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Show inline math as if it were display math

Whenever I try to get something below the product character, it actually puts it next to it.

The recommended code to do this is \Prod_{n=1}, but contrary to the example, for me it looks more like Nn=1 than actually below the prod character.

It does not mention a specific package though.

How to do this?

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You are probably in inline math mode $\prod_n$ try display math \[\prod_n\] or if you want that form inline $\displaystyle\prod_n$ –  David Carlisle Dec 1 '12 at 12:11
    
\Prod doesn't even exist for me. If you use \prod may be you are not in display math. If you use $\prod_{n=1}$ it will show as you said. If you use \[ \prod_{n=1} \] or $\displaymath \prod_{n=1}$ it should work. May be a little bit late... –  Manuel Dec 1 '12 at 12:13
2  
If you want to badly spoil your document, use $\prod\limits_{n=1}^{\infty}...$. If you want to have a preposterously horrible document, use $\displaystyle\prod_{n=1}^{\infty}$ –  egreg Dec 1 '12 at 12:16
2  
In the question's title, you mention \Pi as a possibility for creating a product symbol. Don't do it! Be sure to use the command \prod instead (with \limits if you absolutely have to set index of multiplication below the symbol). –  Mico Dec 1 '12 at 12:21
    
@Mico Thanks. egreg, I don't see the problem with the \limits method. –  Dualinity Dec 1 '12 at 12:51
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marked as duplicate by Mico, Count Zero, Kurt, Thorsten, egreg Dec 1 '12 at 13:18

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1 Answer

up vote 3 down vote accepted

In textstyle the limits (the n=1 in that case) are pushed to the right of the operator, while in displaystyle it is above and below.

The style used to display the formula depends on where it is in the text (inline in text or in an equation-like environment), and where it is in the formula (for example, in matrices or fractions, the subformulas are in text style by default).

In any case, you can use {\displaystyle \prod_{n=1}^{\infinity} a_n} to locally force the display style. Do it at your own risks, as the formula will become much taller, and is likely to break the appearance of your paragraph.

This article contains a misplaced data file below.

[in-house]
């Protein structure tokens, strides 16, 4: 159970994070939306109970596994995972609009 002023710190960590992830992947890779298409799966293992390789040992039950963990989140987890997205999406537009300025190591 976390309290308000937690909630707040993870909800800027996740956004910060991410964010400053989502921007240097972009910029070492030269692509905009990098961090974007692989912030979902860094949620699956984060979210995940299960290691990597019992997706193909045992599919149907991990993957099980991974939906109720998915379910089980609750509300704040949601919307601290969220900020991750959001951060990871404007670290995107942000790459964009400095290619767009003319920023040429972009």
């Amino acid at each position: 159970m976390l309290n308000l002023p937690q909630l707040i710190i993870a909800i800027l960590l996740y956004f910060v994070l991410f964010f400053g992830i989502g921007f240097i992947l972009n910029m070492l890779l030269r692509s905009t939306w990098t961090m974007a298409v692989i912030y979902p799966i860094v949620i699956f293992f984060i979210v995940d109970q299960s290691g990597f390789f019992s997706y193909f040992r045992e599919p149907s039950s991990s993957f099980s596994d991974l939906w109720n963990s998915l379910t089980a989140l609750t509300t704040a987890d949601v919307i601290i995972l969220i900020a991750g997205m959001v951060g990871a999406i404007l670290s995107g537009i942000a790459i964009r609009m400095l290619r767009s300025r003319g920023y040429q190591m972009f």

If you'd prefer a compromise, you can use the \limits command to force the limits to be placed above and below the operator, without changing the operator size (which \displaystyle does). Beware, even if the operator isn't resized, the limits will still enlarge the formula a bit and add to your line spacing.

In my humble opinion, these options are worth knowing, but should be restricted to cases where the formula has to appear correctly inside of a fraction or matrix. For inline formulas, the default text style is okay.

An example :

\documentclass{article}

\usepackage{amsmath}

\begin{document}

This is an inline formula : $\prod_{i=1}^{\infty} a_{i}$, \\
and now this is the same inline formula in display style : ${\displaystyle \prod_{i=1}^{\infty} a_{i}}$, \\
and now this is the same inline formula with limits : $\prod\limits_{i=1}^{\infty} a_{i}$

Now the same formula in an equation:
\begin{equation*}
  \prod_{i=1}^{\infty} a_{i}
\end{equation*}
or in an equation, but in a fraction :
\begin{equation*}
  \frac{\prod_{i=1}^{\infty} a_{i}}{2}
\end{equation*}
or in an equation, but in a fraction, but with forced display style :
\begin{equation*}
  \frac{\displaystyle \prod_{i=1}^{\infty} a_{i}}{2}
\end{equation*}


\end{document}

Example

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It was explained in the comments. However, I think you forget the option of including \limits which would be a good suggestion? It does not have the huge "forced display" style, but a smaller version. –  Dualinity Dec 1 '12 at 12:52
    
@Dualinity : Comments were posted at the same time as I was posting this. But thanks, you're right, I'll add the \limits. –  T. Verron Dec 1 '12 at 13:09
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